Four baboons housed in an outdoor corral escaped from the Texas Biomedical Research Institute (TBRI) by using a 55-gallon barrel to scale the enclosure. The clever monkeys had pulled the barrel upright, next to the barrier to gain the necessary height. Apparently, one baboon returned to the facility while the other three took off through the San Antonio neighborhood. One of the three caused a stir by running down a road with exasperated research facility staff dressed in surgical masks and gloves in pursuit.
This is not the first breach for the facility, which was fined $25,714 by the US Department of Agriculture for incidents related to the 2009 death of a juvenile rhesus monkey who escaped his enclosure and the 2010 escape of two baboons, causing employee injury. In 2015, a male baboon lifted a chute door and attacked a mother and her infant, killing the baby. And in another incident that same year, TBRI allowed three male baboons into a chute already occupied by a female, causing injuries to her. In 2017, a baboon sustained second-degree burns on his hands and feet from touching a heater pipe, while two male macaques required immediate medical attention for injuries acquired after they opened a divider between their enclosures. Of the four inspection reports since January 2016, three documented “critical” citations.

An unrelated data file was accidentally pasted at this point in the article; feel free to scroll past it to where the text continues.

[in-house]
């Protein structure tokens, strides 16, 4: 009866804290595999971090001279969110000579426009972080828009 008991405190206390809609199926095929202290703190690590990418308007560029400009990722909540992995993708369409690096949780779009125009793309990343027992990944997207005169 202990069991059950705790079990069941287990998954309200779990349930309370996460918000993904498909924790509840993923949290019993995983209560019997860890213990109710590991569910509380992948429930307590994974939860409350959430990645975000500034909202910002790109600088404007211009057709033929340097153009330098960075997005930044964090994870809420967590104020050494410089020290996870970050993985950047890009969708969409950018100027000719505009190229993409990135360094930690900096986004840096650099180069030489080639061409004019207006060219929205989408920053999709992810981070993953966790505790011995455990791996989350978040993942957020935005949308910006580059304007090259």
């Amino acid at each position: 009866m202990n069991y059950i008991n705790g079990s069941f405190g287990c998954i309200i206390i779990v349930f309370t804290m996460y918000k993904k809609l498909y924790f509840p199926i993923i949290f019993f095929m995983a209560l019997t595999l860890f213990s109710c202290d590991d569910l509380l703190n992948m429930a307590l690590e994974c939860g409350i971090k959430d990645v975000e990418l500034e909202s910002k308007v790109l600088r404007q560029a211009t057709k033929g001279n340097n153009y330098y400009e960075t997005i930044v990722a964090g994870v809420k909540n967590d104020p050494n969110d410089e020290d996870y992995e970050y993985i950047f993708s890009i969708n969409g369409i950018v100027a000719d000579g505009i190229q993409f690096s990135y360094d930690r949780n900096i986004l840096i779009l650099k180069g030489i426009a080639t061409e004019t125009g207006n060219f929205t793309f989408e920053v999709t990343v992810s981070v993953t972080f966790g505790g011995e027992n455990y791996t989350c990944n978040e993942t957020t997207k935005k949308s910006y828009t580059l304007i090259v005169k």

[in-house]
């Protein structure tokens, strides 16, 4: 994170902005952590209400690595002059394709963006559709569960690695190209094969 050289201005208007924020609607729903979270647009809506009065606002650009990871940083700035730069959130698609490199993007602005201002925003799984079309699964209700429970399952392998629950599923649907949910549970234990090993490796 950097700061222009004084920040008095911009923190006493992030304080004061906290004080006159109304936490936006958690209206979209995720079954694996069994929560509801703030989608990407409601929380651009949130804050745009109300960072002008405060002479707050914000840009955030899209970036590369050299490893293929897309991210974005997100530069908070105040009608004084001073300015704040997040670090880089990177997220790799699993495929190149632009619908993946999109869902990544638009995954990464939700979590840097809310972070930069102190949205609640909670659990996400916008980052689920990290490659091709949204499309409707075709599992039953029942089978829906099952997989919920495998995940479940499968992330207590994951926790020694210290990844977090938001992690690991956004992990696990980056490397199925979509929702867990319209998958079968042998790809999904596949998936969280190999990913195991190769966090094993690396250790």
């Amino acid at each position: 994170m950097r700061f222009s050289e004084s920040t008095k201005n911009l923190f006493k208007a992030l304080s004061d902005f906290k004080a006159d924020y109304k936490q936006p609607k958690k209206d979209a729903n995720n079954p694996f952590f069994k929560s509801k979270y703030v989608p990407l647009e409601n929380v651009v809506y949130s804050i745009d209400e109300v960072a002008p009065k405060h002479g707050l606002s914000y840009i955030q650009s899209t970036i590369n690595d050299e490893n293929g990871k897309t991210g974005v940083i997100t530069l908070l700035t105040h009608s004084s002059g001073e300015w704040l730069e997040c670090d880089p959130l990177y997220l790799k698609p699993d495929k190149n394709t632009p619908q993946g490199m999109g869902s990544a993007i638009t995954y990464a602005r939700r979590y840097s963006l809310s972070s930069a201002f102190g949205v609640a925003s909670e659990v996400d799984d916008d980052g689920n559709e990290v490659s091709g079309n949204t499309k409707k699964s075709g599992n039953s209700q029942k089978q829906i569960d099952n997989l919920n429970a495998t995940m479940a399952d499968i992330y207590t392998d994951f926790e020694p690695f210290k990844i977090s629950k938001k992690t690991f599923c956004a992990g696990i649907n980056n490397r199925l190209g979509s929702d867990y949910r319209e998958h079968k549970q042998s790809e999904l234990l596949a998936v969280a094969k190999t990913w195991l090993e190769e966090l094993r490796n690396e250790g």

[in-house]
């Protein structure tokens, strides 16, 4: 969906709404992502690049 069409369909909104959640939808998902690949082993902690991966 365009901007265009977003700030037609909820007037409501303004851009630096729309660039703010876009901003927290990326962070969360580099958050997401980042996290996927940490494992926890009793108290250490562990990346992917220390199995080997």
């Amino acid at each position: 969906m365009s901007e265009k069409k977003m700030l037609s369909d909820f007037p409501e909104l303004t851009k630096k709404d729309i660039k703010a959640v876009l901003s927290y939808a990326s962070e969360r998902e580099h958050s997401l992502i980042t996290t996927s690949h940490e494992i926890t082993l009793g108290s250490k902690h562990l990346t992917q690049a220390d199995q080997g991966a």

The latest incident, thankfully, resulted in no injuries (other than, perhaps, to the pride of the pursuing staff). But it offers yet another example of TBRI’s distressing track record when it comes to providing proper care for its primates.